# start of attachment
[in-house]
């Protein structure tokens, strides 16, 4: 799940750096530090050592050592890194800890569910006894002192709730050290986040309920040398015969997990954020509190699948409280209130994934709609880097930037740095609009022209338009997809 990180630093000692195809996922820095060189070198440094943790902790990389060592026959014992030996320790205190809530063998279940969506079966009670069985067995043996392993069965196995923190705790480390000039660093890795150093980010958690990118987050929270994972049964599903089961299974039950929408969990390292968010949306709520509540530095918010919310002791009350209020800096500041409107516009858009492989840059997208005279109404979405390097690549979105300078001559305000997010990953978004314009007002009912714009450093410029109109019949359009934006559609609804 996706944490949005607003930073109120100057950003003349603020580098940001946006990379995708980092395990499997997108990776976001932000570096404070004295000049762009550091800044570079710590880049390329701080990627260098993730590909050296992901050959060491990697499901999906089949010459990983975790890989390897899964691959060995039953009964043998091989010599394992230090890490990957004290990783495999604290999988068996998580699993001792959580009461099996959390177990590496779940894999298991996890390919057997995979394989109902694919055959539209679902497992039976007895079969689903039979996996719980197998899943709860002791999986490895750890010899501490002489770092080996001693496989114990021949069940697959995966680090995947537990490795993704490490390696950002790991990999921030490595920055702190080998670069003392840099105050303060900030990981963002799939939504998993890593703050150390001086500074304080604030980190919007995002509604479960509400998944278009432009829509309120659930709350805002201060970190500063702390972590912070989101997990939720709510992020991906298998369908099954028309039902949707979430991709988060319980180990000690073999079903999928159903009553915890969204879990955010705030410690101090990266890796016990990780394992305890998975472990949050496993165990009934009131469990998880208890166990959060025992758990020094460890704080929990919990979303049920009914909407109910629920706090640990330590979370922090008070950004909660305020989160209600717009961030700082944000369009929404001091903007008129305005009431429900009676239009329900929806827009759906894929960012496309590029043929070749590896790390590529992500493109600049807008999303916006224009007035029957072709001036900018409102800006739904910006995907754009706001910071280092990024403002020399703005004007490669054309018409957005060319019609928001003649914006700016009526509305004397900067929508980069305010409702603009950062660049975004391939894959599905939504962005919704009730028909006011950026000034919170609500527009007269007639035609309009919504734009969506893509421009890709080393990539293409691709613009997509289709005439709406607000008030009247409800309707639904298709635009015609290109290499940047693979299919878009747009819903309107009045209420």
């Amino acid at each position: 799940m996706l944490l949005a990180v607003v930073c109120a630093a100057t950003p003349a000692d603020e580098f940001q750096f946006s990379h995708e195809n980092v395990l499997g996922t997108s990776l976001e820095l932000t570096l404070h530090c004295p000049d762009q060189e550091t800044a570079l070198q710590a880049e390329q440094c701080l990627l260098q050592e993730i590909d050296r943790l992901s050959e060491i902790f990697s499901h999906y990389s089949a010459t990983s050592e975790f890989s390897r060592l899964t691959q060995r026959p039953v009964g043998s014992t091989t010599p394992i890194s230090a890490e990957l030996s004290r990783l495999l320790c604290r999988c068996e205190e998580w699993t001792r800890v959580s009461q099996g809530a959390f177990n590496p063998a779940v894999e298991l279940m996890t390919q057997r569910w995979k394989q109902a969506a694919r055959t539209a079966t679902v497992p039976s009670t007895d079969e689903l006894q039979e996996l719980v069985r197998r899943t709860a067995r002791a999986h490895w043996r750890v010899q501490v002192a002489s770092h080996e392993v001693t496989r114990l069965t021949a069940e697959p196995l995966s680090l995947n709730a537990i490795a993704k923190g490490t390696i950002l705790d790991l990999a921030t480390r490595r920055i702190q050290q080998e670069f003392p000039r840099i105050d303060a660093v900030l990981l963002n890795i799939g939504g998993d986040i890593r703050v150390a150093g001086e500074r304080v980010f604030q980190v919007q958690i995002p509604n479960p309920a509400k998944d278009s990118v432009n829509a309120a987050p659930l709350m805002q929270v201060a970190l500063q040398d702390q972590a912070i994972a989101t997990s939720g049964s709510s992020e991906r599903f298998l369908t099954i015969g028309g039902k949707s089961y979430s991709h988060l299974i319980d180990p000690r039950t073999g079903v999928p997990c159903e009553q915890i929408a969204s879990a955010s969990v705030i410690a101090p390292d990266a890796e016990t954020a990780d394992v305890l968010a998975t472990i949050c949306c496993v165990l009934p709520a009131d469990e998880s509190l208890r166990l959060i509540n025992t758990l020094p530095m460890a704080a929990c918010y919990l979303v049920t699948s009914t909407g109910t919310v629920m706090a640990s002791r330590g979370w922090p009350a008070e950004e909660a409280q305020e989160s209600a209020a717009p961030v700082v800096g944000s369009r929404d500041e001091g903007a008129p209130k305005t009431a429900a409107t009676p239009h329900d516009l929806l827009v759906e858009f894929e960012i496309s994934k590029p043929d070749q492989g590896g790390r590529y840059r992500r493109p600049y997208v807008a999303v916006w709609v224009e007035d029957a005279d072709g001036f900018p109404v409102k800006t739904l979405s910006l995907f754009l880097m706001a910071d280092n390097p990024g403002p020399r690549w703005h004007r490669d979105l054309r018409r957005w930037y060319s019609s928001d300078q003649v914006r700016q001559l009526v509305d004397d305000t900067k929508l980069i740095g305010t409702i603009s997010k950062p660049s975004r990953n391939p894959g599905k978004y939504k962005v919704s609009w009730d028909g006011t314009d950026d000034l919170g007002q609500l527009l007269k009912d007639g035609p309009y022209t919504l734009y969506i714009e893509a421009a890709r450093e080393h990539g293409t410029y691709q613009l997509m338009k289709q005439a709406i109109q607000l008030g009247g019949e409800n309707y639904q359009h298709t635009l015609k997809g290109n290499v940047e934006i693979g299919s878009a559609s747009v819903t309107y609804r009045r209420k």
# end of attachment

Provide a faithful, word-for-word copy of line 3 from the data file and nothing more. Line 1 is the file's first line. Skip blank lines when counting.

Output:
């Amino acid at each position: 799940m996706l944490l949005a990180v607003v930073c109120a630093a100057t950003p003349a000692d603020e580098f940001q750096f946006s990379h995708e195809n980092v395990l499997g996922t997108s990776l976001e820095l932000t570096l404070h530090c004295p000049d762009q060189e550091t800044a570079l070198q710590a880049e390329q440094c701080l990627l260098q050592e993730i590909d050296r943790l992901s050959e060491i902790f990697s499901h999906y990389s089949a010459t990983s050592e975790f890989s390897r060592l899964t691959q060995r026959p039953v009964g043998s014992t091989t010599p394992i890194s230090a890490e990957l030996s004290r990783l495999l320790c604290r999988c068996e205190e998580w699993t001792r800890v959580s009461q099996g809530a959390f177990n590496p063998a779940v894999e298991l279940m996890t390919q057997r569910w995979k394989q109902a969506a694919r055959t539209a079966t679902v497992p039976s009670t007895d079969e689903l006894q039979e996996l719980v069985r197998r899943t709860a067995r002791a999986h490895w043996r750890v010899q501490v002192a002489s770092h080996e392993v001693t496989r114990l069965t021949a069940e697959p196995l995966s680090l995947n709730a537990i490795a993704k923190g490490t390696i950002l705790d790991l990999a921030t480390r490595r920055i702190q050290q080998e670069f003392p000039r840099i105050d303060a660093v900030l990981l963002n890795i799939g939504g998993d986040i890593r703050v150390a150093g001086e500074r304080v980010f604030q980190v919007q958690i995002p509604n479960p309920a509400k998944d278009s990118v432009n829509a309120a987050p659930l709350m805002q929270v201060a970190l500063q040398d702390q972590a912070i994972a989101t997990s939720g049964s709510s992020e991906r599903f298998l369908t099954i015969g028309g039902k949707s089961y979430s991709h988060l299974i319980d180990p000690r039950t073999g079903v999928p997990c159903e009553q915890i929408a969204s879990a955010s969990v705030i410690a101090p390292d990266a890796e016990t954020a990780d394992v305890l968010a998975t472990i949050c949306c496993v165990l009934p709520a009131d469990e998880s509190l208890r166990l959060i509540n025992t758990l020094p530095m460890a704080a929990c918010y919990l979303v049920t699948s009914t909407g109910t919310v629920m706090a640990s002791r330590g979370w922090p009350a008070e950004e909660a409280q305020e989160s209600a209020a717009p961030v700082v800096g944000s369009r929404d500041e001091g903007a008129p209130k305005t009431a429900a409107t009676p239009h329900d516009l929806l827009v759906e858009f894929e960012i496309s994934k590029p043929d070749q492989g590896g790390r590529y840059r992500r493109p600049y997208v807008a999303v916006w709609v224009e007035d029957a005279d072709g001036f900018p109404v409102k800006t739904l979405s910006l995907f754009l880097m706001a910071d280092n390097p990024g403002p020399r690549w703005h004007r490669d979105l054309r018409r957005w930037y060319s019609s928001d300078q003649v914006r700016q001559l009526v509305d004397d305000t900067k929508l980069i740095g305010t409702i603009s997010k950062p660049s975004r990953n391939p894959g599905k978004y939504k962005v919704s609009w009730d028909g006011t314009d950026d000034l919170g007002q609500l527009l007269k009912d007639g035609p309009y022209t919504l734009y969506i714009e893509a421009a890709r450093e080393h990539g293409t410029y691709q613009l997509m338009k289709q005439a709406i109109q607000l008030g009247g019949e409800n309707y639904q359009h298709t635009l015609k997809g290109n290499v940047e934006i693979g299919s878009a559609s747009v819903t309107y609804r009045r209420k």